Valcarce and co say the system can be quickly deployed and provides large local mobile phone coverage thanks to a combination of multiple airborne nodes that link in to terrestrial and satellite telecommunications systems.
Their idea is that these systems could be deployed by network companies during temporary events such as the Olympic Games, or by first responders to an emergency event to set up the vital communications infrastructure necessary to coordinate emergency services.
One of the key challenges is to get the new equipment to work seamlessly with existing terrestrial networks. And to that end, Valcarce have been testing their airborne Helikite.
The team has a number of challenges to overcome in its ongoing work. For example the altitude of the Helikite determines its coverage but also influences the network capacity and delays. Evaluating these effects is one part of their future goals.
Having ironed out these kinds of operational problems, such a system will surely be valuable in a wide range of situations where reliable communication is not just a useful bonus but a life-saving necessity.
Ref: arxiv.org/abs/1307.3158 : Airborne Base Stations for Emergency and Temporary Events
Wednesday, October 16. 2013
By Rohan Pearce
arkOS is an open source project designed to let its users take control of their personal data and make running a home server as easy as using a PC
At the start of this year, analyst firm Gartner predicted that over the next four years a total of US$677 billion would be spent on cloud services. The growth of 'things-as-a-service' is upending enterprise IT and creating entirely new, innovative business models. At the same time, social networks such as Facebook and Twitter have built massive user bases, and created databases that are home to enormous amounts of information about account holders.
Collectively, all of this means that people's data, and the services they use with it, are more likely than ever to be found outside of home PCs and other personal devices, housed in servers that they will probably never likely to see let alone touch. But, when everything is delivered as a service, people's control and even ownership of their data gets hazy to say the least.
Earlier this year NSA whistle-blower Edward Snowden offered some insight – in revelations that probably surprised few but still outraged many – into the massive level of data collection and analysis carried out by state actors.
arkOS is not a solution to the surveillance state, but it does offer an alternative to those who would rather exercise some measure of control over their data and, at the very least, not lock away their information in online services where its retrieval and use is at the whim of a corporation, not the user.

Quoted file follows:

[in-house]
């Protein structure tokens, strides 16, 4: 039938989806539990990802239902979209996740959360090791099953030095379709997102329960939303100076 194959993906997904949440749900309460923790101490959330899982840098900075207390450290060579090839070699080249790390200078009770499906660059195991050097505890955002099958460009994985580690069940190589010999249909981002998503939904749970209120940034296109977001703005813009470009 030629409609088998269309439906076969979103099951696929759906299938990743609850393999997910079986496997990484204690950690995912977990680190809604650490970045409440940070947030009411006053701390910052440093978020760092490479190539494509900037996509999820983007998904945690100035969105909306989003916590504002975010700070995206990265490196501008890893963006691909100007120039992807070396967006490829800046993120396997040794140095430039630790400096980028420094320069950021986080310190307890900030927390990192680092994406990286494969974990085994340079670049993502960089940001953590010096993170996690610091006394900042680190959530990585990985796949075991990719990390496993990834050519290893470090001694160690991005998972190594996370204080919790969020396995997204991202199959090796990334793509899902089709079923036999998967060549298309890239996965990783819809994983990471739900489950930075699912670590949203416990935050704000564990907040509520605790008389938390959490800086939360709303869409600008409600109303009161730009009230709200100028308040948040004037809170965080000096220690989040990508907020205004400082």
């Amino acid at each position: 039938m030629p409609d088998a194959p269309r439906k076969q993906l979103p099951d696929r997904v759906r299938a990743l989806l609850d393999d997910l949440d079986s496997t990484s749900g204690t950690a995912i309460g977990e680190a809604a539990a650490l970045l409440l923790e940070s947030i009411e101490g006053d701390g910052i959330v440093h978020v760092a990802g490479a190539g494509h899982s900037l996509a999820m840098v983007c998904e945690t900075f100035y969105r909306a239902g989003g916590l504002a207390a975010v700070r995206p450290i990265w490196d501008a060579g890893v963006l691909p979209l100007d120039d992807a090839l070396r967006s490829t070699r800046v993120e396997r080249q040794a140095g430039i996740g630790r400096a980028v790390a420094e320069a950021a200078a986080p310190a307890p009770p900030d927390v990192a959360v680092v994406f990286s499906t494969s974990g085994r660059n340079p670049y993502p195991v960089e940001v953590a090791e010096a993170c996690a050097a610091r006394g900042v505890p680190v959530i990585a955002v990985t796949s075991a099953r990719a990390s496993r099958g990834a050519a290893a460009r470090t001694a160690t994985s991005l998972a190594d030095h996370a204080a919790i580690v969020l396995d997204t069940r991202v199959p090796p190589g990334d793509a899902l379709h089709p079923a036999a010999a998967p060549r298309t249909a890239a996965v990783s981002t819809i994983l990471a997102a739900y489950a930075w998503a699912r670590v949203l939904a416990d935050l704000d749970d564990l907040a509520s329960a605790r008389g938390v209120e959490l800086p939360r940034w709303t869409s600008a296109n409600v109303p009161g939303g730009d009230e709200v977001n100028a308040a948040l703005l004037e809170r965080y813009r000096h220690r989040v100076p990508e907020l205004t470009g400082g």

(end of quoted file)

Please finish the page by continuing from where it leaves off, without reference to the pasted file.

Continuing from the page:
arkOS is a Linux-based operating system currently in alpha created by Jacob Cook and the CitizenWeb Project. It's designed to run on a Raspberry Pi – a super-low-cost single board computer – and ultimately will let users, even of the non-technical variety, run from within their homes email, social networking, storage and other services that are increasingly getting shunted out into the cloud.
Cook is the founder of the CitizenWeb Project, whose goal is to promote a more decentralised and democratic Internet
"It does this by encouraging developers that work on tools to these ends, offering an 'umbrella' to aid with management and publicity for these projects," Cook says
"Decentralisation rarely gets any attention, even within the tech community, and it was even more obscure before the NSA scandal broke a few months ago," he adds.
The best way to promote decentralisation "is to provide great platforms with great experiences that can compete with those larger providers," Cook says
"This may seem like an impossible task for the open source development community, especially without the head start that the platforms have, but I believe it is entirely doable.
"We produce the best tools in the world – far better than any proprietary solutions can give – but there is a huge gap with these tools that the majority of the population cannot cross.
"When we tell them, 'oh, using this tool is as easy as installing a Python module on your computer,' for us geeks that is incredibly easy, but for most people, you lost them at the word Python and you will never get them back.
"So the momentum toward using centralised platforms will not relent until developers start making tools for a wider audience. Experience and usability is every bit as important as features or functionality."
arkOS is the CitizenWeb Project's first major initiative but more are on the way. "There are quite a few planned that have nothing to do with arkOS," Cook says.
"I've been working on arkOS since about February of this year, which was a few months before the [NSA] revelations," Cook says.
The birth of arkOS
There were two things that spurred work on arkOS
"The first was my decision to set up my own home server to host all of my data a few years ago," Cook explains.
"I had a good deal of experience with Linux and system administration, but it still took a huge amount of time and research to get the services I wanted set up, and secured properly.
"This experience made me realise, if I have background in these things and it takes me so long to do it, it must be impossible for individuals who don't have the expertise and the time that I do to work things out."
The second was the push by corporations "to own every aspect of one's online life."
"Regardless of your personal feelings about Google, Facebook, etc., there have been countless examples of these services closing themselves off from each other, creating those 'walled gardens' that give them supreme control over your data," Cook says.
"This might not bother people, until we find out what we did from Snowden, that this data doesn't always rest with them and that as long as there is a single point of failure, you always have to rely on 'trusting' your provider.